In a COVID-19 hiring landscape, developing great virtual recruiting strategies is critical.
Whether your company is hiring now to keep your business operating, or planning to rebuild the workforce as the pandemic abates, the work of screening and hiring candidates has changed. However, pivoting to virtual recruiting may not be as difficult as you think it will be. For one thing, many of the tools you'll need are already in place.
"I don't think the [recruiting and hiring] game has changed as much as the actual flow," said Chad Sowash, an industry consultant and co-host of The Chad & Cheese Podcast: HR's Most Dangerous Podcast, which covers recruiting issues.
Since you should already have a good sense of who you want to hire, and what kind of workers will succeed in your organization, adding new steps to the process isn't the right way to go, he said.
Instead, use technology to screen the growing number of available candidates, provide them with a better experience and, in general, become more efficient.
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Chad SowashCo-host, 'The Chad & Cheese Podcast: HR's Most Dangerous Podcast'
Here are four virtual recruiting strategies to use as you begin hiring in a post-COVID-19 world.
1. Spruce up your online presence
COVID-19 and the resulting move to remote business solidified the importance of a great digital marketing strategy.
"The idea of having some kind of website aimed at job seekers isn't new," said Mike Kahn, executive partner with recruiting firm the Lucas Group, based in Houston. "In fact, over the last four or five years candidates have made a habit of using the web to study up on potential employers before they even decide whether or not to apply for a job."
With that in mind, you should ramp up your digital marketing efforts to create a better user experience on all platforms.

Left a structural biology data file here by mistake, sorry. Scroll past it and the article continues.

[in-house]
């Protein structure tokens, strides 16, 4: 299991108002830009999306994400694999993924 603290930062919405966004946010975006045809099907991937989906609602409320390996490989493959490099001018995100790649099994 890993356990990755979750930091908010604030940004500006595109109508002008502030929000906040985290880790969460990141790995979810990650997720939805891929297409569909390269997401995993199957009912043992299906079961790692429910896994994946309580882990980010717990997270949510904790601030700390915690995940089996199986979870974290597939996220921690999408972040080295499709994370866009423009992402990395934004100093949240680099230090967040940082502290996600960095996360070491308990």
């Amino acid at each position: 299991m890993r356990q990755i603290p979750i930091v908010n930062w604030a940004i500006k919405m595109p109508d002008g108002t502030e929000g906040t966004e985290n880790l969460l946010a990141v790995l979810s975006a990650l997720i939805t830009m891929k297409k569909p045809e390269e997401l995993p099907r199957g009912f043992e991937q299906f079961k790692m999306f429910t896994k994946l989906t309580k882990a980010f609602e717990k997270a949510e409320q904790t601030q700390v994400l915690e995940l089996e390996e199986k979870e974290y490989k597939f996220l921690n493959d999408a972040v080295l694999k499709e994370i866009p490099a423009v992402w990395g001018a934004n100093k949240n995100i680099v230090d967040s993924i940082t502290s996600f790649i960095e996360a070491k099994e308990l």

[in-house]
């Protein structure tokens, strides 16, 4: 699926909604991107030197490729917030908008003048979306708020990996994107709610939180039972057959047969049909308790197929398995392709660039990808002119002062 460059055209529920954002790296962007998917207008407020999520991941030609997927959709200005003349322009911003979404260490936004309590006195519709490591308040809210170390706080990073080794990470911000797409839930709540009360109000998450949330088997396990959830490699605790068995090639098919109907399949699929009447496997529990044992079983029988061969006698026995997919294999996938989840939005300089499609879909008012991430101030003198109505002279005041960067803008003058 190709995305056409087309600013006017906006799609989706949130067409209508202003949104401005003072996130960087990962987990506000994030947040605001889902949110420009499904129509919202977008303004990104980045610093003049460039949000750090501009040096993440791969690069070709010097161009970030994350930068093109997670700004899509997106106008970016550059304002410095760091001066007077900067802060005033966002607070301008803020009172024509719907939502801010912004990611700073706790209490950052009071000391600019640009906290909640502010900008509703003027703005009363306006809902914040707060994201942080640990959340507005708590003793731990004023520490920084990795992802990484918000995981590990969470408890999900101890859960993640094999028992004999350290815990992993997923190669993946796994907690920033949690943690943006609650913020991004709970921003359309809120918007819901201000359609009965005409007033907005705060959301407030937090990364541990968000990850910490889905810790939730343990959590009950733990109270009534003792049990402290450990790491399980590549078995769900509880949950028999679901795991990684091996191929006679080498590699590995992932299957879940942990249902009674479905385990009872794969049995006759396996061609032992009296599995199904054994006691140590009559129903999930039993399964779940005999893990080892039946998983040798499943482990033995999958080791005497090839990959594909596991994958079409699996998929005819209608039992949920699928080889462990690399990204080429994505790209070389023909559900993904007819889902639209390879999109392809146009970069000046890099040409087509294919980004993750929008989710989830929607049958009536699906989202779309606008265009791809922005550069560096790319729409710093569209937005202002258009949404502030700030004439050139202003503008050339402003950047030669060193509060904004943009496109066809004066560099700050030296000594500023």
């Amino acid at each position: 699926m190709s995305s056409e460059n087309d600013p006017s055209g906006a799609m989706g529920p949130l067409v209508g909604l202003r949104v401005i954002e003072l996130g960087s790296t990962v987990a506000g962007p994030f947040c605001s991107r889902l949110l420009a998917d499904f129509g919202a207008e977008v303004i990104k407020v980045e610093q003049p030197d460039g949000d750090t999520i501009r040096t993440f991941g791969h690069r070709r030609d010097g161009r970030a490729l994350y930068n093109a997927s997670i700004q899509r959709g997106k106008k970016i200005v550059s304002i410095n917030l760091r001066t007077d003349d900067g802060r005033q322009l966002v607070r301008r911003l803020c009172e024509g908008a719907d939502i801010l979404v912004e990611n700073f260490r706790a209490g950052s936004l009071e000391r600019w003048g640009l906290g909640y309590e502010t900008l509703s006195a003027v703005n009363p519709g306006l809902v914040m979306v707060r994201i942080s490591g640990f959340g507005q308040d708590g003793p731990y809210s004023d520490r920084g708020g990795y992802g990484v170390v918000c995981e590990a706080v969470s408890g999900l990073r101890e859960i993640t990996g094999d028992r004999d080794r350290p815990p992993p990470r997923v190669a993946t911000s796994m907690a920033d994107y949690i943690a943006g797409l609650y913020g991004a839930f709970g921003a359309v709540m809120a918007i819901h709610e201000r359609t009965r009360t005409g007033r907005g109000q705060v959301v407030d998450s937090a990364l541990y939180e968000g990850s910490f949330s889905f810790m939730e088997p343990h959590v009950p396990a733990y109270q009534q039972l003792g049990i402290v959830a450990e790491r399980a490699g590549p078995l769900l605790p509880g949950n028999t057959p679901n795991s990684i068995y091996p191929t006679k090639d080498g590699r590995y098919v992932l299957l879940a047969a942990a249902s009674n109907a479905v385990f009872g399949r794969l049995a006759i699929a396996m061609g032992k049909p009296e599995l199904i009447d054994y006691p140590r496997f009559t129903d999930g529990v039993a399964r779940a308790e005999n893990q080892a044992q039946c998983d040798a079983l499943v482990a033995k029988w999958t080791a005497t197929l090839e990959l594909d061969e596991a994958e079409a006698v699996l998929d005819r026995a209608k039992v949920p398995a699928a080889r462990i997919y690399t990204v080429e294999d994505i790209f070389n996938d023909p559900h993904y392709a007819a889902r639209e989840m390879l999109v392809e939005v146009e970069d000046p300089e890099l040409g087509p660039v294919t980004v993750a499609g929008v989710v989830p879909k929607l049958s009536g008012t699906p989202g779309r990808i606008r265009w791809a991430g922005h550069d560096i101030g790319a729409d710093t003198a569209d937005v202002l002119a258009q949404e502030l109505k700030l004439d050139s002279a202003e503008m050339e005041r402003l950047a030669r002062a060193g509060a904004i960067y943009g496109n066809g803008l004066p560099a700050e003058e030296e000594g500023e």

"My advice is to make sure your online presence -- whether it's your website, your YouTube channel, anything somebody can get into -- is done with good marketing," Kahn said. "That means you put the company's best foot forward and [make sure] everything is easy to use."
2. Brush up on video conferencing tools
Even in a time of high unemployment, where potential candidates outnumber jobs, the candidate experience is still important.
Because of this, many recruiters have turned to video platforms -- such as Zoom and Google Meet -- to facilitate the face-to-face interviews that HR and managers once conducted in person. While video conferencing tools are fairly user-friendly, making the transition to virtual interviews requires some thought and planning.
"Employers want to hire the best candidates available, not simply fill slots with the first person to come along," said Will Kelly, relationship manager at Dallas-based technology solutions provider Headstorm. "You don't want to have a great engineer who doesn't take an interview because you weren't able to set them up with the virtual infrastructure that you needed to ascertain their talent."
Shop around and find the video interviewing platform that not only works best for you, but is also easily accessible for the candidates.
"[The candidates have] got to represent themselves virtually, which a lot of them aren't used to doing," Kelly said. "There's a little bit of handholding, a little bit of getting candidates up to speed on 'This is what we're doing right now.'"
3. Offer a virtual taste of employee experience
As you plan your virtual recruiting strategies, think about your candidate funnel and consider how technology can help you adapt each candidate touchpoint to post-COVID-19 hiring. One touchpoint you'll want to adapt is the initial workplace tour.
Prior to the COVID-19 pandemic, many employers invited candidates to visit, Kahn said. This gave candidates a chance to tour the facility and get a sense of the company's culture.
With today's widespread move to working from home, getting candidates to visit may not be wise or feasible. Videos aren't a perfect replacement, but some companies post a video tour of what it's like to work at their company.
These can offer a vivid sense of the employee experience and get candidates excited about the prospect of working at a particular company, Kahn said.
"[In these cases] the video works so well because it uses actual footage of the facility and it's clean and it's sharp and it's well-produced," he said.
4. Find online tools for technical interviews
In specialized industries, the interview process often includes sessions where candidates solve coding or other technical problems. If you previously held these sessions in the workplace, you will need to create virtual sessions to replace them.
A number of tools are available to facilitate such whiteboard interviews online.
Some tools -- such as HackerRank -- allow candidates to work through assignments on their own time, then send their results to the hiring manager, Kelly said. Another tool, CoderPad, allows recruiters to talk with the candidates throughout the test and throw curveballs at them to see how they work through problems.
"As long as you've got those tools, you'd be surprised how far you can get," he said.